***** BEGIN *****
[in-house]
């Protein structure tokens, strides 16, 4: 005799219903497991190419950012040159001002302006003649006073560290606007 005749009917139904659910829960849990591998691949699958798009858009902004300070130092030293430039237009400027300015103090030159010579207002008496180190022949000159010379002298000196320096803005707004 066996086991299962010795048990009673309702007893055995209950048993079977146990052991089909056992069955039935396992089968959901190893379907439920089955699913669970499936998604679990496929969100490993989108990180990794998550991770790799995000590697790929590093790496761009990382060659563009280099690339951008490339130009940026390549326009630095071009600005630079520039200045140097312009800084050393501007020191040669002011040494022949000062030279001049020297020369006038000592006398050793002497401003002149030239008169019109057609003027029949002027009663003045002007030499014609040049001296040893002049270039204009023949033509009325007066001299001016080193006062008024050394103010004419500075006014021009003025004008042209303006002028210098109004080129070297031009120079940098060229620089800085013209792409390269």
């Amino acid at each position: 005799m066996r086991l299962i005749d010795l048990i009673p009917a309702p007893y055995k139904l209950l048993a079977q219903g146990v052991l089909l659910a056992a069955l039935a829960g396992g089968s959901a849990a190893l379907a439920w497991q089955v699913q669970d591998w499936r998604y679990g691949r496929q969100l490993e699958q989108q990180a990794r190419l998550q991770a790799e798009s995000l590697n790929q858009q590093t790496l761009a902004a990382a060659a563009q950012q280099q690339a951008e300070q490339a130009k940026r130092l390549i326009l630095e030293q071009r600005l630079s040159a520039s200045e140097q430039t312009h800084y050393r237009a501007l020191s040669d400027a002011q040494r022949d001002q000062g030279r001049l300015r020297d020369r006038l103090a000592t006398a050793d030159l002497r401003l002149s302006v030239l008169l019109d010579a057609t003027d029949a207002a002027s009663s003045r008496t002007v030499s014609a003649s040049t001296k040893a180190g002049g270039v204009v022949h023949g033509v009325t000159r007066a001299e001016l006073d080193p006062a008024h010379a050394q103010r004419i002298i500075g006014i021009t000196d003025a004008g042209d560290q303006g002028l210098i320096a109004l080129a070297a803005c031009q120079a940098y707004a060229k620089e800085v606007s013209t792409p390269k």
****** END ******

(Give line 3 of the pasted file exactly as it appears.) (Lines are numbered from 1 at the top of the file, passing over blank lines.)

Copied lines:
């Amino acid at each position: 005799m066996r086991l299962i005749d010795l048990i009673p009917a309702p007893y055995k139904l209950l048993a079977q219903g146990v052991l089909l659910a056992a069955l039935a829960g396992g089968s959901a849990a190893l379907a439920w497991q089955v699913q669970d591998w499936r998604y679990g691949r496929q969100l490993e699958q989108q990180a990794r190419l998550q991770a790799e798009s995000l590697n790929q858009q590093t790496l761009a902004a990382a060659a563009q950012q280099q690339a951008e300070q490339a130009k940026r130092l390549i326009l630095e030293q071009r600005l630079s040159a520039s200045e140097q430039t312009h800084y050393r237009a501007l020191s040669d400027a002011q040494r022949d001002q000062g030279r001049l300015r020297d020369r006038l103090a000592t006398a050793d030159l002497r401003l002149s302006v030239l008169l019109d010579a057609t003027d029949a207002a002027s009663s003045r008496t002007v030499s014609a003649s040049t001296k040893a180190g002049g270039v204009v022949h023949g033509v009325t000159r007066a001299e001016l006073d080193p006062a008024h010379a050394q103010r004419i002298i500075g006014i021009t000196d003025a004008g042209d560290q303006g002028l210098i320096a109004l080129a070297a803005c031009q120079a940098y707004a060229k620089e800085v606007s013209t792409p390269k």